There are all sorts of things you can do to improve your mixing skills. You can read books, watch YouTube tutorials, and take courses. If you’re really serious, you could even get an internship at a studio or go to college to study music production. But there’s also something you can do which is way easier than any of these options…
One of the easiest, and most enjoyable ways to get better at mixing, is simply to listen to music, on your studio monitors, in your studio room. Just sitting and critically listening to music, in the environment that you mix in, through the gear that you monitor on, can reveal a bunch of things to you…
Gaining insight and developing your own tastes
By sitting and listening critically to music, you’ll start to get an insight into some of the various ways that different producers approach mixing. It will help you develop a taste for what you do and don’t like about different mixes, and it will help you develop a vision for how you might like your own mixes to sound.
Listening to the level relationship of the different instruments on your favourite songs can help you to develop a preference for how loud you like different instruments to be in a mix. Listening to the panning can give you ideas about how you could pan your own music. What about the reverb? Is there plenty of reverb in the mix, or has the producer left things pretty dry? What about the frequency response of the mix, is it bright? Is it dark? By really listening to music and trying to pick things apart, you’ll get an excellent insight into how other producers mix songs and simultaneously start to build up ideas of how you might like to mix your own. You’ll be amazed at how varied people’s approaches to mixing are. You might even think that you’d have done things completely differently, and there’s absolutely nothing wrong with that!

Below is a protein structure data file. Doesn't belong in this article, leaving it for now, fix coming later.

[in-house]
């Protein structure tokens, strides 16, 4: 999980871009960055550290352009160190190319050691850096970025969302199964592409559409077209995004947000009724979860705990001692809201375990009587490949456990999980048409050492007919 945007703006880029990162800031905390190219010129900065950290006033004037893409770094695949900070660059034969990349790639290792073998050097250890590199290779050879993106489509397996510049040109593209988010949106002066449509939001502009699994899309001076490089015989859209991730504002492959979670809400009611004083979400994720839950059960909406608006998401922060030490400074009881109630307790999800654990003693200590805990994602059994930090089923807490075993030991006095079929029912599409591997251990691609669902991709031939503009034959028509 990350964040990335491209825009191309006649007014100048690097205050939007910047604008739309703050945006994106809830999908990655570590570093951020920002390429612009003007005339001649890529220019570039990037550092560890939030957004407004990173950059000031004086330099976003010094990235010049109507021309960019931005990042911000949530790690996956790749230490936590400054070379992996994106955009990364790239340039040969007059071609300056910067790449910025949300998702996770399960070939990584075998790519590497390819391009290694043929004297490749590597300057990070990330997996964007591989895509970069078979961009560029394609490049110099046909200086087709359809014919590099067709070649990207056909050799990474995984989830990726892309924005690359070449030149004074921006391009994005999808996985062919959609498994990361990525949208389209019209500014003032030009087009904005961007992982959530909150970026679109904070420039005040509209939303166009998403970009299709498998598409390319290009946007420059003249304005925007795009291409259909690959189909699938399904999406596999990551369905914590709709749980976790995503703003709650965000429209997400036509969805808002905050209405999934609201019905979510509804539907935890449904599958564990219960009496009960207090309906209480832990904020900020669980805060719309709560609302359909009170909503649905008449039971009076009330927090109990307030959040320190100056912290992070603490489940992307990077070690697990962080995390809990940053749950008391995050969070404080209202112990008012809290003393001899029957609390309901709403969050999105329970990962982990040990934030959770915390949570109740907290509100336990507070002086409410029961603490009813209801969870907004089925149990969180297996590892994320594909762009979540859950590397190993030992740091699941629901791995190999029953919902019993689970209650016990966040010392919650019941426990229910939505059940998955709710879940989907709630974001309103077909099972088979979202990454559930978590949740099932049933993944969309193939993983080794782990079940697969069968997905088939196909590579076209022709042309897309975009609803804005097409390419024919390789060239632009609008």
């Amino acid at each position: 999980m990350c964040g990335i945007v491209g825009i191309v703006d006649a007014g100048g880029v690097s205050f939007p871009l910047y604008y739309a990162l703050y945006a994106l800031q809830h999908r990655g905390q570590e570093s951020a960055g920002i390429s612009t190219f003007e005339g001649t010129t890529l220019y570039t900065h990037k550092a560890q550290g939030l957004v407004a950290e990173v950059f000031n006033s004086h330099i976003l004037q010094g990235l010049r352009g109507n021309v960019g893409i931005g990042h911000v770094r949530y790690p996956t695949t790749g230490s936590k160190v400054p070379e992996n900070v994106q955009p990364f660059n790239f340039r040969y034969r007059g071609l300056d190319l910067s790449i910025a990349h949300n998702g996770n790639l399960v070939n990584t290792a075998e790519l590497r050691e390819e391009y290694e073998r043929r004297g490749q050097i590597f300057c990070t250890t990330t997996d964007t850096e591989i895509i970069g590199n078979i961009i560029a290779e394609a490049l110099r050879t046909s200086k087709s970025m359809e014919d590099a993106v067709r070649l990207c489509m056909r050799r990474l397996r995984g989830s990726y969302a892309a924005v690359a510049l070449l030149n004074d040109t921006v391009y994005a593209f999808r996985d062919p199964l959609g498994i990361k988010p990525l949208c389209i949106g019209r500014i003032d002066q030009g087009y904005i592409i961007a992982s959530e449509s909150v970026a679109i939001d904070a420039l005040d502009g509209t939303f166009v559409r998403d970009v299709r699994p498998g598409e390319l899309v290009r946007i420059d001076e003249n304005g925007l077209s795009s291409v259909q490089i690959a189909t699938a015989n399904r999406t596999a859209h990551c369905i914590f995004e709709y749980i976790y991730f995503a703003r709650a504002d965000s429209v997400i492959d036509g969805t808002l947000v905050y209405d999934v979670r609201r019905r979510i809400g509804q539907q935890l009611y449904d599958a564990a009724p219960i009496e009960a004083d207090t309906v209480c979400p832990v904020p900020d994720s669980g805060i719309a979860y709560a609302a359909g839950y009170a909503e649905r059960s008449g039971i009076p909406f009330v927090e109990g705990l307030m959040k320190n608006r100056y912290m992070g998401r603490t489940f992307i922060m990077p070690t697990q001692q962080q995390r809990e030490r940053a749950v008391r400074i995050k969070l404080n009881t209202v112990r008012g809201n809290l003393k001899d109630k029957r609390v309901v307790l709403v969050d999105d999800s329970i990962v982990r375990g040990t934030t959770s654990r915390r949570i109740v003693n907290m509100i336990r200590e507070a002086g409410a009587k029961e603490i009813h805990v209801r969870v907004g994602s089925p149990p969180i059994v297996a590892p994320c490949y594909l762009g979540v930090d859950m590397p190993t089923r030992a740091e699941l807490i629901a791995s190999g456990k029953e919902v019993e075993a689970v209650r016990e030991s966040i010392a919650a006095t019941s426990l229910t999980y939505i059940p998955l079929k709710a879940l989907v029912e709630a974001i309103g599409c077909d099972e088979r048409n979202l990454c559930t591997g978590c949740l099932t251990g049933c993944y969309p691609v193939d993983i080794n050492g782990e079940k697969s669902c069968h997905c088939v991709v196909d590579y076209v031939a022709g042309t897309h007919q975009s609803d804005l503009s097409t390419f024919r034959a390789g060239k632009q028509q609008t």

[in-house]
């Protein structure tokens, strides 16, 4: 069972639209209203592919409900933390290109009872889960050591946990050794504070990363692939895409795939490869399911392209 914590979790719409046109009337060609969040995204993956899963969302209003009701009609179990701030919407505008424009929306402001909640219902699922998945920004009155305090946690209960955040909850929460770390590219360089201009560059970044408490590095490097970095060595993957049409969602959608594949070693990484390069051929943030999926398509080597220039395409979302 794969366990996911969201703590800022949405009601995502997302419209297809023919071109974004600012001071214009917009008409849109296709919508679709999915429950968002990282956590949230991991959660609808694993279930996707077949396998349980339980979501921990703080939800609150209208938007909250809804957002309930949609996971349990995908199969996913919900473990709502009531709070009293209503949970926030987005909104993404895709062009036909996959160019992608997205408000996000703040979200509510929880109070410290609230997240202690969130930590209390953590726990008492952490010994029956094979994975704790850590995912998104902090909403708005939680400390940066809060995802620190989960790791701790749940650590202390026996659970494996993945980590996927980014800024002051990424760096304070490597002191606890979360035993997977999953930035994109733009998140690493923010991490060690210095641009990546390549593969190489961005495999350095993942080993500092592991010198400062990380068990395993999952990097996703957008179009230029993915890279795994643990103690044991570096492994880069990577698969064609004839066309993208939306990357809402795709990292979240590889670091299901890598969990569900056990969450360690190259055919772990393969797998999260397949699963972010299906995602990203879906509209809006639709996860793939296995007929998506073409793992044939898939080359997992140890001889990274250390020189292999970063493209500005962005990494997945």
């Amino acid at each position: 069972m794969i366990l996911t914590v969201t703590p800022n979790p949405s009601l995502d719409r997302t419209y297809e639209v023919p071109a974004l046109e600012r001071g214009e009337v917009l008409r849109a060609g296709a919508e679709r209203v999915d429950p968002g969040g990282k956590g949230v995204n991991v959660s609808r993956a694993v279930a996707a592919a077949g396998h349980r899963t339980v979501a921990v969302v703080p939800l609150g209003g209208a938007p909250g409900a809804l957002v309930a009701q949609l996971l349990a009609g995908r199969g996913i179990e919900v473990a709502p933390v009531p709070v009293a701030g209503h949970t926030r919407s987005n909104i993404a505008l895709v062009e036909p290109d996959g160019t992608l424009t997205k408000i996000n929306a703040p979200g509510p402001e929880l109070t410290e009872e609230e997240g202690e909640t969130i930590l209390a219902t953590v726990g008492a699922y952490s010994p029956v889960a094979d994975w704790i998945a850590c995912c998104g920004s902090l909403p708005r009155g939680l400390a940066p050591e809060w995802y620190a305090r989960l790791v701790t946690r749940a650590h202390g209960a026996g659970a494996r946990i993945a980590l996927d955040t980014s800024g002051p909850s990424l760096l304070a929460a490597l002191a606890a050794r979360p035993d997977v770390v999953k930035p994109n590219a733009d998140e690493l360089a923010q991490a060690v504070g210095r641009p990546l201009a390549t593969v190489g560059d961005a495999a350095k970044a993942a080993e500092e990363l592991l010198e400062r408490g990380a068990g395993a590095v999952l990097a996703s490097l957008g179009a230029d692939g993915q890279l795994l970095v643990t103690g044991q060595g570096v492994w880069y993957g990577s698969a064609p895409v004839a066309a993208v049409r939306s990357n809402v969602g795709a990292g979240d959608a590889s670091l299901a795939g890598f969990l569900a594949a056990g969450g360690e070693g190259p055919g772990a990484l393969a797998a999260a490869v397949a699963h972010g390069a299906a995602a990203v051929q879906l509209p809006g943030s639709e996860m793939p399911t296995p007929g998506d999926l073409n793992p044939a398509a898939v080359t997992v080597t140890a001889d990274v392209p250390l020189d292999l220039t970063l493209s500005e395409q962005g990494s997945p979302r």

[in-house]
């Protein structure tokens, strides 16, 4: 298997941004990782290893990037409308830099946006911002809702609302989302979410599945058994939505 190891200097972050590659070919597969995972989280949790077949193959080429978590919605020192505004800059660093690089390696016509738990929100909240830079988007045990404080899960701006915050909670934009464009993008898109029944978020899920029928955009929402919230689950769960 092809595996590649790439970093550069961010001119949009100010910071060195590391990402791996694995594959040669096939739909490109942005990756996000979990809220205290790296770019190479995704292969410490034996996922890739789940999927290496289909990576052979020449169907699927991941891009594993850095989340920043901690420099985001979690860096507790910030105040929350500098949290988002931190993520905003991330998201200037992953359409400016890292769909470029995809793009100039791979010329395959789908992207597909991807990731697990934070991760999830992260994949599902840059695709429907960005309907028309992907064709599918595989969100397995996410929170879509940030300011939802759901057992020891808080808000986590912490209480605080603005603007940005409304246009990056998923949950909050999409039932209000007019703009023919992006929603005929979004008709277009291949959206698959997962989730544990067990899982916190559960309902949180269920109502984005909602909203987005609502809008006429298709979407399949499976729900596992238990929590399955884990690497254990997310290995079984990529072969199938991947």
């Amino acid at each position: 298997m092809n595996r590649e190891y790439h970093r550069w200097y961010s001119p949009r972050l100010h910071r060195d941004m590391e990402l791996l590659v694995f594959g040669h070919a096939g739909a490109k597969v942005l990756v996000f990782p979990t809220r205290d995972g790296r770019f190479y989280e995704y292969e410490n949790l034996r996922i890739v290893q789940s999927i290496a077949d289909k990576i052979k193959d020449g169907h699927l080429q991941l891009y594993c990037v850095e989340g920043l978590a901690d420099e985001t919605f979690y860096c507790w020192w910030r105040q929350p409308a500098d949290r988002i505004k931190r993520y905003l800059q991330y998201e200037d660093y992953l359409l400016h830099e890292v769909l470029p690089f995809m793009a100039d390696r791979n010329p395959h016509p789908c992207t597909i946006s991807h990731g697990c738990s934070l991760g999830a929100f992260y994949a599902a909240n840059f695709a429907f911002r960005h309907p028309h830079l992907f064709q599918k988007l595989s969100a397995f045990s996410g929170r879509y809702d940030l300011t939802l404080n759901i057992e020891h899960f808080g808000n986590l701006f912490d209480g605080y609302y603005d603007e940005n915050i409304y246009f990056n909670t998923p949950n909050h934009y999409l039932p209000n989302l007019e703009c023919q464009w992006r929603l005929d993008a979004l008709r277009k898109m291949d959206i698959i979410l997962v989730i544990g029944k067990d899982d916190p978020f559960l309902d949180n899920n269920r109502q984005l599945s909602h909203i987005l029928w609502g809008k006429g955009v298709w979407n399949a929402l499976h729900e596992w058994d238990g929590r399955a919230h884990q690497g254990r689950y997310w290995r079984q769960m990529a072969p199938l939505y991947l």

Getting used to your speakers and room
Another benefit to listening to music through your studio monitors, in your mixing room, is that you start developing familiarity with your gear and your mixing environment. By spending time listening to music on your home studio monitors, you start to develop a better understanding of the way that those speakers reproduce sound. Are they bright? Are they lacking in the low end? Getting to know your speakers is so beneficial. My own home studio monitors are actually pretty bass-heavy. But I’ve been mixing with them for about 12 years, so I know how a mix should sound on them.
The same is true of your room. Keep in mind that when you’re listening to music, you’re not just hearing what’s coming out of the speakers, you’re hearing the room too. And whilst we’d all love to be mixing in perfectly acoustically treated rooms, that’s not always the case. Perhaps your room is imparting low end into what you’re hearing. Listening to music in your mixing room helps you build an awareness of how your room might be colouring the sound that you hear. It also gives you a reference point for how mixes that you love sound in your room.
So, don’t neglect one of the easiest ways to get better at mixing. Sitting and listening to music in your home studio, through your monitors, is an invaluable form of mix training. It will help you to analyse the different ways that people mix music, help you develop preferences for how you like music to sound, build familiarity with your monitors, and help you to get to know the sound of your room.
Have you listened to music in your home studio? What did you learn? Have you found any other simple ways to improve your mixing skills? Leave your suggestions below.
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